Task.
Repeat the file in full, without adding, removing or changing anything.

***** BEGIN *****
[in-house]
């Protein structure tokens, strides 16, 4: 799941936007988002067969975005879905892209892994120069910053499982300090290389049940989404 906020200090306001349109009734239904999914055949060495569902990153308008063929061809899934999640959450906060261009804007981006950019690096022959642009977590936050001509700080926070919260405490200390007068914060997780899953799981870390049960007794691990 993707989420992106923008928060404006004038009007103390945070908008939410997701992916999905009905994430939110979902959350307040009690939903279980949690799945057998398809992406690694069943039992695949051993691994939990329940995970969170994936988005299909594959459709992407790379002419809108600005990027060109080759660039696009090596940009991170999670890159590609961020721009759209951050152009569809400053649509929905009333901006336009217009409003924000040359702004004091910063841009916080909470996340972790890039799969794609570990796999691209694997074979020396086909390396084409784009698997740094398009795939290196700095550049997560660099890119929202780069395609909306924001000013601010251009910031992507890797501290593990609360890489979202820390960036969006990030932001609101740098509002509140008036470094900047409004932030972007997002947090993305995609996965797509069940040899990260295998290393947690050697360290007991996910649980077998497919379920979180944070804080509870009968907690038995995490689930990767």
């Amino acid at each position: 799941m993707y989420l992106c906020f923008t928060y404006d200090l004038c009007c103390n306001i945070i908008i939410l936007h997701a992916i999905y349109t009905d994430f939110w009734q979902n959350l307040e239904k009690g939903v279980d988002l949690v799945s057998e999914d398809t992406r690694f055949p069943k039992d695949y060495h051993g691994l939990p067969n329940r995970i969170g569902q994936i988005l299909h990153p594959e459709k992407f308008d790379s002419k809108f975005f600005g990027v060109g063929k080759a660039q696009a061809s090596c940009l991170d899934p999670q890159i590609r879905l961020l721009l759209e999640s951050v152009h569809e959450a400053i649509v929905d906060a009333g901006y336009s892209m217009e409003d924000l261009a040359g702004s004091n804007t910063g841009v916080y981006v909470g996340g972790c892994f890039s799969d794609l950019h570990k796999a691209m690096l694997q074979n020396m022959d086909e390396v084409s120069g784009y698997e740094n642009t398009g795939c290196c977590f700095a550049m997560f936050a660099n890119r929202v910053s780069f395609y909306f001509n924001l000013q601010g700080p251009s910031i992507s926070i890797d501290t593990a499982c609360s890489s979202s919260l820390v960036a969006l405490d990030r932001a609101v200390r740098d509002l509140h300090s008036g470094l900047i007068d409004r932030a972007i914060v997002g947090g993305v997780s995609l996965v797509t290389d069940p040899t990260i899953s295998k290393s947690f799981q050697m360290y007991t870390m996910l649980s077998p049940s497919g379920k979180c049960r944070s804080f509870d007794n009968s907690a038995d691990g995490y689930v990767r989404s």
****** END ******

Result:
[in-house]
């Protein structure tokens, strides 16, 4: 799941936007988002067969975005879905892209892994120069910053499982300090290389049940989404 906020200090306001349109009734239904999914055949060495569902990153308008063929061809899934999640959450906060261009804007981006950019690096022959642009977590936050001509700080926070919260405490200390007068914060997780899953799981870390049960007794691990 993707989420992106923008928060404006004038009007103390945070908008939410997701992916999905009905994430939110979902959350307040009690939903279980949690799945057998398809992406690694069943039992695949051993691994939990329940995970969170994936988005299909594959459709992407790379002419809108600005990027060109080759660039696009090596940009991170999670890159590609961020721009759209951050152009569809400053649509929905009333901006336009217009409003924000040359702004004091910063841009916080909470996340972790890039799969794609570990796999691209694997074979020396086909390396084409784009698997740094398009795939290196700095550049997560660099890119929202780069395609909306924001000013601010251009910031992507890797501290593990609360890489979202820390960036969006990030932001609101740098509002509140008036470094900047409004932030972007997002947090993305995609996965797509069940040899990260295998290393947690050697360290007991996910649980077998497919379920979180944070804080509870009968907690038995995490689930990767």
């Amino acid at each position: 799941m993707y989420l992106c906020f923008t928060y404006d200090l004038c009007c103390n306001i945070i908008i939410l936007h997701a992916i999905y349109t009905d994430f939110w009734q979902n959350l307040e239904k009690g939903v279980d988002l949690v799945s057998e999914d398809t992406r690694f055949p069943k039992d695949y060495h051993g691994l939990p067969n329940r995970i969170g569902q994936i988005l299909h990153p594959e459709k992407f308008d790379s002419k809108f975005f600005g990027v060109g063929k080759a660039q696009a061809s090596c940009l991170d899934p999670q890159i590609r879905l961020l721009l759209e999640s951050v152009h569809e959450a400053i649509v929905d906060a009333g901006y336009s892209m217009e409003d924000l261009a040359g702004s004091n804007t910063g841009v916080y981006v909470g996340g972790c892994f890039s799969d794609l950019h570990k796999a691209m690096l694997q074979n020396m022959d086909e390396v084409s120069g784009y698997e740094n642009t398009g795939c290196c977590f700095a550049m997560f936050a660099n890119r929202v910053s780069f395609y909306f001509n924001l000013q601010g700080p251009s910031i992507s926070i890797d501290t593990a499982c609360s890489s979202s919260l820390v960036a969006l405490d990030r932001a609101v200390r740098d509002l509140h300090s008036g470094l900047i007068d409004r932030a972007i914060v997002g947090g993305v997780s995609l996965v797509t290389d069940p040899t990260i899953s295998k290393s947690f799981q050697m360290y007991t870390m996910l649980s077998p049940s497919g379920k979180c049960r944070s804080f509870d007794n009968s907690a038995d691990g995490y689930v990767r989404s």